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IDS 400 - Diversity

Course guide for students in IDS-400 to support the course concepts and research needs.

History


To get you started in thinking how your topic might be looked at through the historical lens, let's use the topic of Mae Jemison as an example. Mae Jemison was the first African American woman in space, onboard the Endeavor in September of 1992. Learning more about the topic and about Jemison is vital to building a strong understanding of the event. This understanding will help you determine what avenues to explore inside of each lens. A  secondary resource like the ebook Women of Color in STEM: Navigating the Workforce This link opens in a new window, and the chapter that focuses on NASA and women of color could be useful. Primary sources like images from the NASA archives This link opens in a new window from Jemison's mission STS-47 can provide insights into the event as it occurred at that time.

Watch the video Women in Space This link opens in a new window from our Kanopy collection to learn more about NASA and it's history with women working there.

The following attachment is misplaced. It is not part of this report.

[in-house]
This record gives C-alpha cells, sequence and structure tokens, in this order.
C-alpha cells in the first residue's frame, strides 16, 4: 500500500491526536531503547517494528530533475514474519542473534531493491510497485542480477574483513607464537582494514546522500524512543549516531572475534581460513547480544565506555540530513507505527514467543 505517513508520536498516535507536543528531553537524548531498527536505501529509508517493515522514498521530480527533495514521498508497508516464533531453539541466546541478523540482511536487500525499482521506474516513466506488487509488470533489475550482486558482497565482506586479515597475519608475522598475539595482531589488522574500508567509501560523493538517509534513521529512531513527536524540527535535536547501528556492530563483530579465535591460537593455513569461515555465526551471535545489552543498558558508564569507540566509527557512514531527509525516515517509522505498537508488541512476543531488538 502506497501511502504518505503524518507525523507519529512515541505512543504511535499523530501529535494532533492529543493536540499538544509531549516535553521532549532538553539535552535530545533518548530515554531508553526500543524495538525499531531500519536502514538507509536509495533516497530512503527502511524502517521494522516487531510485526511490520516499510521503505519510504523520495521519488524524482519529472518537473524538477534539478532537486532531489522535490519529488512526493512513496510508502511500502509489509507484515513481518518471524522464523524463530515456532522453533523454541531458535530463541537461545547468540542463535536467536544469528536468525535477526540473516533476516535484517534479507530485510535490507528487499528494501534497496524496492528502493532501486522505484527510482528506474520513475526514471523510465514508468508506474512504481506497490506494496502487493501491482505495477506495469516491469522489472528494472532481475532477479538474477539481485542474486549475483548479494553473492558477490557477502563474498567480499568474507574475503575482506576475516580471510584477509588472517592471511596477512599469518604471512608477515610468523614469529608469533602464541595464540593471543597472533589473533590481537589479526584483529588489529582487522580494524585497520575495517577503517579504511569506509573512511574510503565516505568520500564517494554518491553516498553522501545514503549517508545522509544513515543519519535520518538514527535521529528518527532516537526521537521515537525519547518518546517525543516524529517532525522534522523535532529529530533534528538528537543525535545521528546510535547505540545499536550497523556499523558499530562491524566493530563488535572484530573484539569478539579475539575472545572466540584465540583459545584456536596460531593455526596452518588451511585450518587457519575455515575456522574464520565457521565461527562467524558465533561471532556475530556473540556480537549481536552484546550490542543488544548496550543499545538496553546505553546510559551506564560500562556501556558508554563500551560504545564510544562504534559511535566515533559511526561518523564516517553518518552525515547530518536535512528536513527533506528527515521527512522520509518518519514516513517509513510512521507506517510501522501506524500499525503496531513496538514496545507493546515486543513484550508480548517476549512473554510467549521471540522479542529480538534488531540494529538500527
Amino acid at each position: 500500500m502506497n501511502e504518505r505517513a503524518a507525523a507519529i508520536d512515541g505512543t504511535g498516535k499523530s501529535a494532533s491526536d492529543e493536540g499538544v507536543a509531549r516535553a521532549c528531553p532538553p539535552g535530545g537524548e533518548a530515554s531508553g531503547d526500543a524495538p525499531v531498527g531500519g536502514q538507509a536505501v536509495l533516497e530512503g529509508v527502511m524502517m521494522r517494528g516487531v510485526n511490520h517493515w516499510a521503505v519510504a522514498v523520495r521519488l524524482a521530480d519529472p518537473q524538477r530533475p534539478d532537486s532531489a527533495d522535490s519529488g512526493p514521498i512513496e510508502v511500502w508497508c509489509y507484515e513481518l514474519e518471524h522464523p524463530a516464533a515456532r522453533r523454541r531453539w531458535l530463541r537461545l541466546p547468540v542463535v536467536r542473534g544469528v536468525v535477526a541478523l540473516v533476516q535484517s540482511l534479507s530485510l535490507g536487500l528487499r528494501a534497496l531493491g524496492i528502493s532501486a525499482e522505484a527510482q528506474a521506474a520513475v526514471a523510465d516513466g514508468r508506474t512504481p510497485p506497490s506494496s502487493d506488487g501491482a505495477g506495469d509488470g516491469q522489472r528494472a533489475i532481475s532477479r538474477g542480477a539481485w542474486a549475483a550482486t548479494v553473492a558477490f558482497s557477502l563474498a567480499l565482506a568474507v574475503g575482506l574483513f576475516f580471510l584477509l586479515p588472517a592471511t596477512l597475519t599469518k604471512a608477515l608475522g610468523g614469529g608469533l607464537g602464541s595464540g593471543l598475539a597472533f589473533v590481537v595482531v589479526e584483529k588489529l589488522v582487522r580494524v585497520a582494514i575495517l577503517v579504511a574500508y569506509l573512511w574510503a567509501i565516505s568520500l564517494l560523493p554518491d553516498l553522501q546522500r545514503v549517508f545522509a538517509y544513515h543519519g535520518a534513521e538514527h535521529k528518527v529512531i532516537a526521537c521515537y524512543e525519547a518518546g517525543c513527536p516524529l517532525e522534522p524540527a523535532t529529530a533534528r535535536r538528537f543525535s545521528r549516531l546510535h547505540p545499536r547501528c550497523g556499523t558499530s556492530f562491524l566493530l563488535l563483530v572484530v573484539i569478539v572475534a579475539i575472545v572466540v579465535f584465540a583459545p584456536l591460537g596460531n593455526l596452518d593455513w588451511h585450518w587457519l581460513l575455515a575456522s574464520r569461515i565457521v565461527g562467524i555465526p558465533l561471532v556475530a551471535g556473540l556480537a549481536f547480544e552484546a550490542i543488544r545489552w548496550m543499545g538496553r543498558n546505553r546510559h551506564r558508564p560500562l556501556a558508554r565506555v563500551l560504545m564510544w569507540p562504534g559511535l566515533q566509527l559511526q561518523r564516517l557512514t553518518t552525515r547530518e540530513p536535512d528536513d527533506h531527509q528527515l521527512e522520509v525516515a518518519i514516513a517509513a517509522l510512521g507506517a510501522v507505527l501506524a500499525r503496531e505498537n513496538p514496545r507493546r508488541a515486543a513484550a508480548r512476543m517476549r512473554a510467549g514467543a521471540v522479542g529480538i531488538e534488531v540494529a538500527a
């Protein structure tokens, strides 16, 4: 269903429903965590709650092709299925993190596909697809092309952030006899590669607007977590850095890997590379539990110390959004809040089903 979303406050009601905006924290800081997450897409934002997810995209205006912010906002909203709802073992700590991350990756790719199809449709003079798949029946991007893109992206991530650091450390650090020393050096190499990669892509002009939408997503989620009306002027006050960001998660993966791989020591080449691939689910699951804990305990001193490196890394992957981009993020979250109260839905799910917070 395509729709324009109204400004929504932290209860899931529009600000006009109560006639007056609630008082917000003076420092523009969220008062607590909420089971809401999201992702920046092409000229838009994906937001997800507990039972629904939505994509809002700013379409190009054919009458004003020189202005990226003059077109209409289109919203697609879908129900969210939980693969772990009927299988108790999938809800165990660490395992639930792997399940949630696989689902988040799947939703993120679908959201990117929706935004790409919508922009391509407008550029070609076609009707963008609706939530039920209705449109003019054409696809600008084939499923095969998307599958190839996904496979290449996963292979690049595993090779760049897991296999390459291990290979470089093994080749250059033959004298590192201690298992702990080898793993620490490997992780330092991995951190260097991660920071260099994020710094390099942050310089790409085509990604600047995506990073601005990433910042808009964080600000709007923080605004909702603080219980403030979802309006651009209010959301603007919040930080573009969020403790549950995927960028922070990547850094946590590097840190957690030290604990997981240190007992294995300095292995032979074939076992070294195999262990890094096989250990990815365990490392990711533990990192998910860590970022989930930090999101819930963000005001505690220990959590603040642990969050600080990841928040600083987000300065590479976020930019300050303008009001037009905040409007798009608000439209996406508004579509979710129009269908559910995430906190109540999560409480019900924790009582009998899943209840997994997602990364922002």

image of Mae Jemison floating in the space station

 

References

Mae Jemison (1956--). (2012). In L. Bracks, African American almanac : 400 years of triumph, courage and excellence . Canton, MI: Visible Ink Press. 

 

To begin to analyze this event like a historian, what would be some questions that we could ask? Here are some ideas:

  • What was happening during the late 1980's that encouraged Jemison to apply to the NASA astronaut program?
  • How had the NASA astronaut program been developed? When did NASA have diverse applicants? How did the program grow and change over time?
  • How did Jemison's flight impact NASA and STEM opportunities for other women and people of color?
  • What had happened for other women pursuing the role of astronaut prior to Jemison applying that set the stage? See the video below to learn more.

Suggested Databases


The list below are some examples of the library's databases that you could use to search for primary and secondary sources on NASA, women in NASA and Mae Jemison.